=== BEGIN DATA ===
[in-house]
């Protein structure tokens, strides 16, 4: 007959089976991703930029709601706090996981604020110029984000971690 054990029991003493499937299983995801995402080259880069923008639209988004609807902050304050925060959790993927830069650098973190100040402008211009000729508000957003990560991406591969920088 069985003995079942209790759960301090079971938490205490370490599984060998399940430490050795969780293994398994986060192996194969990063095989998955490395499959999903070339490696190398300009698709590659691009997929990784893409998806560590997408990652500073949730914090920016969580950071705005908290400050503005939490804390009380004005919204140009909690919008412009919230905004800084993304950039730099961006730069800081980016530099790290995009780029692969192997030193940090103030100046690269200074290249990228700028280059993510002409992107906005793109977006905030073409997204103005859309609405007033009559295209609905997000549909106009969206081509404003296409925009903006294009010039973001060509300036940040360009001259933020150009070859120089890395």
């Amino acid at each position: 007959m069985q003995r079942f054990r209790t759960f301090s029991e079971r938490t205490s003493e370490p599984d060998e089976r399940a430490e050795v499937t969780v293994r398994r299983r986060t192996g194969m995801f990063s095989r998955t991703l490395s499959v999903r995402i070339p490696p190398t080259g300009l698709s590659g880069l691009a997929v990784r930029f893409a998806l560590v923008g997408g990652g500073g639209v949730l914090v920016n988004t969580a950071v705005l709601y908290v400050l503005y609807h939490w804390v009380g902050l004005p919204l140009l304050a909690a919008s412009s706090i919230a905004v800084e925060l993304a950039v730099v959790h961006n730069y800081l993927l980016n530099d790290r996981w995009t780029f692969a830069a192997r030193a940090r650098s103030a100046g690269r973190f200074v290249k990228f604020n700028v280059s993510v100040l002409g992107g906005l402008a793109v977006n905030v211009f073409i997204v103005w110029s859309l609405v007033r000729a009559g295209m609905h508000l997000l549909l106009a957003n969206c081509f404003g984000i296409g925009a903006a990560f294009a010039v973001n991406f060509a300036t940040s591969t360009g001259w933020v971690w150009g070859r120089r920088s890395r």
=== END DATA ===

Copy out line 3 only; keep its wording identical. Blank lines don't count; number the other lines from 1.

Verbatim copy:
């Amino acid at each position: 007959m069985q003995r079942f054990r209790t759960f301090s029991e079971r938490t205490s003493e370490p599984d060998e089976r399940a430490e050795v499937t969780v293994r398994r299983r986060t192996g194969m995801f990063s095989r998955t991703l490395s499959v999903r995402i070339p490696p190398t080259g300009l698709s590659g880069l691009a997929v990784r930029f893409a998806l560590v923008g997408g990652g500073g639209v949730l914090v920016n988004t969580a950071v705005l709601y908290v400050l503005y609807h939490w804390v009380g902050l004005p919204l140009l304050a909690a919008s412009s706090i919230a905004v800084e925060l993304a950039v730099v959790h961006n730069y800081l993927l980016n530099d790290r996981w995009t780029f692969a830069a192997r030193a940090r650098s103030a100046g690269r973190f200074v290249k990228f604020n700028v280059s993510v100040l002409g992107g906005l402008a793109v977006n905030v211009f073409i997204v103005w110029s859309l609405v007033r000729a009559g295209m609905h508000l997000l549909l106009a957003n969206c081509f404003g984000i296409g925009a903006a990560f294009a010039v973001n991406f060509a300036t940040s591969t360009g001259w933020v971690w150009g070859r120089r920088s890395r």